Company tax rate and SMEs changes passed by the Senate
Late on 31 March 2017 the Senate approved amendments to implement the company tax rate changes. The effect of the Government's amendments is that a reduced corporate tax rate of 27.5% will only apply to businesses with an aggregated turnover of less than $50m from the 2018-19 onwards, however it is phased in over an earlier 3-year period:
In the 2016-17 financial year the reduced corporate tax rate of 27.5% will only apply for businesses with an aggregated turnover of less than $10m;
In the 2017-18 financial year the reduced corporate tax rate of 27.5% will only apply for businesses with an aggregated turnover of less than $25m, and
In 2018-19 financial year it will apply to businesses with an aggregated turnover of less than $50m
It is intended that thereafter the corporate tax rate will also be further reduced in stages, starting from 1 July 2024, so that the corporate tax rate will eventually fall to 25% by the 2026-27 fiscal year.
The Enterprise Tax Plan Bill also included the following measures and clarifications to existing eligibility criteria:
increase the small business entity turnover to $10m, effective 1 July 2016;
increase the unincorporated small business tax discount from 5% to 10%, to be phased in over a slow burn 10-year period, subject to the following additional conditions;
allow small businesses with an aggregated turnover of less than $10m to access most small business tax concessions except for the CGT concessions under Div. 152 (refer to the Small Business rules summary below in italics;) however,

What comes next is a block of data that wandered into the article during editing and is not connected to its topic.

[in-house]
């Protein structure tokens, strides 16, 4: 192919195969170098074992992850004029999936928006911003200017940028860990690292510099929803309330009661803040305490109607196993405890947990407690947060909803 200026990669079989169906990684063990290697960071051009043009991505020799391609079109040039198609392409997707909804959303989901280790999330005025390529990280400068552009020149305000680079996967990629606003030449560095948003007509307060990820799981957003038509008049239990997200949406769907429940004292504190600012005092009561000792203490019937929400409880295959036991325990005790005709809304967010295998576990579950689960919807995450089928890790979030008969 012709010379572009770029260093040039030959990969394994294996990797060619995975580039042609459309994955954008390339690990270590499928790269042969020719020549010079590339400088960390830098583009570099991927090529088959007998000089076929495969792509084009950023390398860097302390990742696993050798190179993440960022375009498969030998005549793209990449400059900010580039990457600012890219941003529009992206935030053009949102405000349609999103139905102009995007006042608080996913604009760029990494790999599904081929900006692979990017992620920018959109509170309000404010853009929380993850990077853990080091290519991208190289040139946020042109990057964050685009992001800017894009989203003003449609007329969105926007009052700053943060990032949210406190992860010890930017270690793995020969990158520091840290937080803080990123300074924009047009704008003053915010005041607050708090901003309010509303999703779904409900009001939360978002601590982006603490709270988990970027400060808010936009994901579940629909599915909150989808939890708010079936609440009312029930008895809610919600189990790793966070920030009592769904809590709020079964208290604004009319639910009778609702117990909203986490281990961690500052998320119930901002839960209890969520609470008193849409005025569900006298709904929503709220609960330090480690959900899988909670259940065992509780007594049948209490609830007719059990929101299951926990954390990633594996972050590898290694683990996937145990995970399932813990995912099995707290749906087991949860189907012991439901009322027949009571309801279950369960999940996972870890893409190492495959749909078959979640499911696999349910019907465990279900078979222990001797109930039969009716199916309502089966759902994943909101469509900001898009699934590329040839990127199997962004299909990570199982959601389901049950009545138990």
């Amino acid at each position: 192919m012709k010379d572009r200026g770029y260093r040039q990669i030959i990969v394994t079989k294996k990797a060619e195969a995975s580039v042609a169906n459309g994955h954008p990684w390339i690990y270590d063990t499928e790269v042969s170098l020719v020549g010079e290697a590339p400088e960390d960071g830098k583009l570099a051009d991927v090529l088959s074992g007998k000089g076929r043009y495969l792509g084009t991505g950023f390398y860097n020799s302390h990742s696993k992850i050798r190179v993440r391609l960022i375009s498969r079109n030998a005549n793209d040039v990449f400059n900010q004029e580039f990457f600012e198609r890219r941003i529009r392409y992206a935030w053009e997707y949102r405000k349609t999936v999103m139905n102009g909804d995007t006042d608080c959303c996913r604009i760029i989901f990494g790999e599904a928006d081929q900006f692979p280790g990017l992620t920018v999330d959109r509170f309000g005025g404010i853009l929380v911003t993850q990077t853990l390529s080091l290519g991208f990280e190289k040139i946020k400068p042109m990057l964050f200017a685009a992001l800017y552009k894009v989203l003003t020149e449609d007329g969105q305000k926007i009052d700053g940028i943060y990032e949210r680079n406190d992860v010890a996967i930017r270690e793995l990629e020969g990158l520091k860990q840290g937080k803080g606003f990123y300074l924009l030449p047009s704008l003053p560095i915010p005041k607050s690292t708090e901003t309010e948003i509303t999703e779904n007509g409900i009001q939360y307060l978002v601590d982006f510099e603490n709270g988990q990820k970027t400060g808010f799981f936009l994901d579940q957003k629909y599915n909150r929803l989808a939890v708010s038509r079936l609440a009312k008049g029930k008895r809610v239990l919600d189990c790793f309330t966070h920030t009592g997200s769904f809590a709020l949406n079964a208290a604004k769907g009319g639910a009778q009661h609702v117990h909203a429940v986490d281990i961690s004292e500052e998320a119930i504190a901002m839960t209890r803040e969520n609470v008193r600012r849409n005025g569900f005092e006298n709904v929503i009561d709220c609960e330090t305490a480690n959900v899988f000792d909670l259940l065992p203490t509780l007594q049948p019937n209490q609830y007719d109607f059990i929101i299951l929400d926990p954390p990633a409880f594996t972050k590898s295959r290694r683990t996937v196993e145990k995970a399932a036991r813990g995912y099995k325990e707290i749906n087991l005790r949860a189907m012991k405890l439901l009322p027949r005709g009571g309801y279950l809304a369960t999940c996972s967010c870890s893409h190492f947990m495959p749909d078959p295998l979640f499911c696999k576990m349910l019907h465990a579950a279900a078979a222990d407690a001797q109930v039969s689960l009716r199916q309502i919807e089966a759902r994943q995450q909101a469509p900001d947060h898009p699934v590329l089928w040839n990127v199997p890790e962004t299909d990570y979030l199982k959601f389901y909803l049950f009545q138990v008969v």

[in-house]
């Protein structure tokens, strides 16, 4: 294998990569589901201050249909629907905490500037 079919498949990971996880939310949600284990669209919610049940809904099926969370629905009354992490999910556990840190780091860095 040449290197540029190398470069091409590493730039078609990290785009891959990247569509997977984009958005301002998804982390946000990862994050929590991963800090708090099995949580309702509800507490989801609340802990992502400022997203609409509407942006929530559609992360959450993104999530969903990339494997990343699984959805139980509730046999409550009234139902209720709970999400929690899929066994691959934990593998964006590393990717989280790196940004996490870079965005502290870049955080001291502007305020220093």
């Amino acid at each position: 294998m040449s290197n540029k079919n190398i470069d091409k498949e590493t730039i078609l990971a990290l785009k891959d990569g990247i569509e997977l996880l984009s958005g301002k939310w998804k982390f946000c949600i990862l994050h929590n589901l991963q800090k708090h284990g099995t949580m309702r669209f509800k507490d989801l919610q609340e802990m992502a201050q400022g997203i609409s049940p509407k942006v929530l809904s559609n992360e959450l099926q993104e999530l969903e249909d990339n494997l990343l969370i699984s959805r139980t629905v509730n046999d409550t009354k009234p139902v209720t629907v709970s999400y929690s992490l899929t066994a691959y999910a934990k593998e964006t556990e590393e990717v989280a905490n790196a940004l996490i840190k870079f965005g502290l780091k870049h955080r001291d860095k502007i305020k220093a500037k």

the threshold for accessing the small business income tax offset will be $5m (aggregated turnover)
The Div. 152 rules remain inaccessible under the above amendments. 3 eligibility conditions to the additional Small Business CGT discount of 50% remain in force:
(a) the entity must be a small business entity or a partner in a partnership that is a small business entity, or the net value of assets that the entity and related entities own must not exceed $6,000,000;
(b) the CGT asset must be an active asset;
(c) if the asset is a share or interest in a trust, there are additional CGT concession stakeholder tests
Specific conditions that also must be satisfied. For example, the 15-year exemption applies only if you have held the CGT asset for at least 15 years and you retire.
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